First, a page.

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Vitamin D and Me: A Winning Twosome

Vitamin D and Me: A Winning Twosome

Just the thought of body fat makes most of us cringe, but there's another way of looking at it instead of just seeing that image of belly fat popping out and hanging over the beltline. Body fat can play a vital role in making sure we get the vitamin D that we need. Vitamin D is one of the most versatile vitamins around, capable of helping to optimize our health in so many ways, and all it takes is a little bit of sunshine.

Our bodies don't manufacture vitamin D naturally, and while we can acquire some of it through a carefully constructed diet, our best source is the sun. This is where body fat comes into the picture. Health experts say we can get all the vitamin D we need, and more, by spending about 10 minutes a day in the sun two or three times a week, thanks to the storage properties of body fat.

Let's put some different numbers on it, per webmd.com, which claims that six days of casual sunlight exposure (without sunscreen, as you might have guessed) can make up for 49 days (seven weeks) without sunlight. This is because of the storage capacity of vitamin D. Think of body fat as a storage battery, in that vitamin D can be stored in fatty fat and released when there is no sunlight around.

Vitamin D's most-important role in our bodies is regulating the absorption of calcium and phosphorous, in addition to playing an active role in facilitating normal function of our immune system, according to healthline.com. You heard it right: good bone health is not just about ingesting calcium and letting it do all the work on behalf of our skeletal structure. Just under 100 percent of calcium ends up in our bones, but it couldn't do it without agents like vitamin D around to help it get consumed by our bones, a subject we recently covered in another article about calcium absorption.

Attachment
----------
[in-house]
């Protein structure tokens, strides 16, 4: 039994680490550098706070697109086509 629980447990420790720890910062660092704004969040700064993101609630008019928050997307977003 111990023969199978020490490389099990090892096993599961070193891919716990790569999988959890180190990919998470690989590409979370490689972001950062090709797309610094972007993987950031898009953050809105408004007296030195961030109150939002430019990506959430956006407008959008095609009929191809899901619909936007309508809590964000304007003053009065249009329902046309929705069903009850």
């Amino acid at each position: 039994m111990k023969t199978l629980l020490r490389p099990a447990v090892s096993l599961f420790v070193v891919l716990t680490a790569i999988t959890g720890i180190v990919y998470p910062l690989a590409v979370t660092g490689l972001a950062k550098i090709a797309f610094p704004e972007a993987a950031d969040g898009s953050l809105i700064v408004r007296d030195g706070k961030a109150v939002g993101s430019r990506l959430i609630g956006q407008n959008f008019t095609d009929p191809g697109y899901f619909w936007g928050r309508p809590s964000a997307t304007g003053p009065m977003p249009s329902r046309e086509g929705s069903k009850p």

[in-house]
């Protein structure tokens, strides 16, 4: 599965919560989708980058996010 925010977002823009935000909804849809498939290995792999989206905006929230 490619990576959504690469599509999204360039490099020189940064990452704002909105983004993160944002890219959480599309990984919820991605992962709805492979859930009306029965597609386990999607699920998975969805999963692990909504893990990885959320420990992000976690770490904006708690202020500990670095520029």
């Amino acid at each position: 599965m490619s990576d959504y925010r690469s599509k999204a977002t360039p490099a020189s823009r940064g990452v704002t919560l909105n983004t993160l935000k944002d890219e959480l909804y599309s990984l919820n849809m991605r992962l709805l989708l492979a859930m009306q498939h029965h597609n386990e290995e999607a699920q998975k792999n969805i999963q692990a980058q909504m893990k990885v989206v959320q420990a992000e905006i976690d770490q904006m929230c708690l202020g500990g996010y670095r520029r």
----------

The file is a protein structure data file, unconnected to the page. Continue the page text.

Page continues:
Mayo Clinic says the recommended Dietary Allowance (RDA) for adults is 600 International Units (IU) of vitamin D daily, with folks 70 and older advised to shoot for 800 IU a day, although some experts have said 1,000 and above can be beneficial. A vitamin D deficiency can lead to conditions such as rickets in children or osteoporosis in older adults, with Harvard University researchers estimating that a billion people worldwide lack recommended levels of the vitamin. Those pegged as most at risk of a deficiency are the elderly, those with darker skin, and residents of more northern latitudes (such as Canada) where tough winters can work against a desire to be outdoors, where the sun is.

Sunlight on skin alone doesn't produce vitamin D, which is actually a family of vitamins that also includes D2 and D3. Sunlight, according to medicalnewstoday.com, converts cholesterol on the skin into calciol (vitamin D3), which in turn is converted into calcidiol in the liver, where, finally, it is transitioned into vitamin D's active form, known as calcitriol. Then it gets to work.

For those of you turning to food and a tweaked diet to bolster your ingestion of vitamin D, your choices are limited but at least they are at arm's reach in most grocery stores. They include salmon (and other fatty fish such as tuna, herring and mackerel), sardines, egg yolks and shrimp, as well as the following when fortified with vitamin D: milk, cereal, yogurt and orange juice.

As for vitamin's versatile health-optimization properties, here are a few things experts say it can do:

•  Used for treating weak bones (osteoporosis) while preventing bone loss.

•  Plays a role in reducing the risk of multiple sclerosis, per a 2006 study referenced by healthline.com.

•  Can help decrease the risk of heart disease, according to 2008 research.

•  Has been shown to reduce the chances of catching the flu. According to medicalnewstoday.com, children given 1,200 IU daily for four months in the winter diminished their chance of contracting influenza A by more than 40 percent.

•  Possibly prevent cancer. Studies have suggested that vitamin D, in its form as calcitriol, decreased the spread of cancer by retarding the growth and development of new blood vessels in cancerous tissue – essentially killing cancer cells. While we're at it, other research has shown that vitamin D supplements can slow or even reveres the progression of low-grade prostate tumors? Supplements can do that, you ask? You bet, and you’ve come to the right place.

•  Vitamin D has also has been shown to play a role in regulating blood pressure and cholesterol, and has been used to treat diabetes, obesity, rheumatoid arthritis, asthma, bronchitis, PMS and various skin conditions such as vitiligo, psoriasis and lupus vulgaris.

Don't forget – get some sun.

* Statements have not been evaluated by the Food and Drug Administration. This product is not intended to diagnose, treat, cure or prevent any disease. WonderLabs always recommends reviewing any nutritional supplement changes with your primary medical provider.

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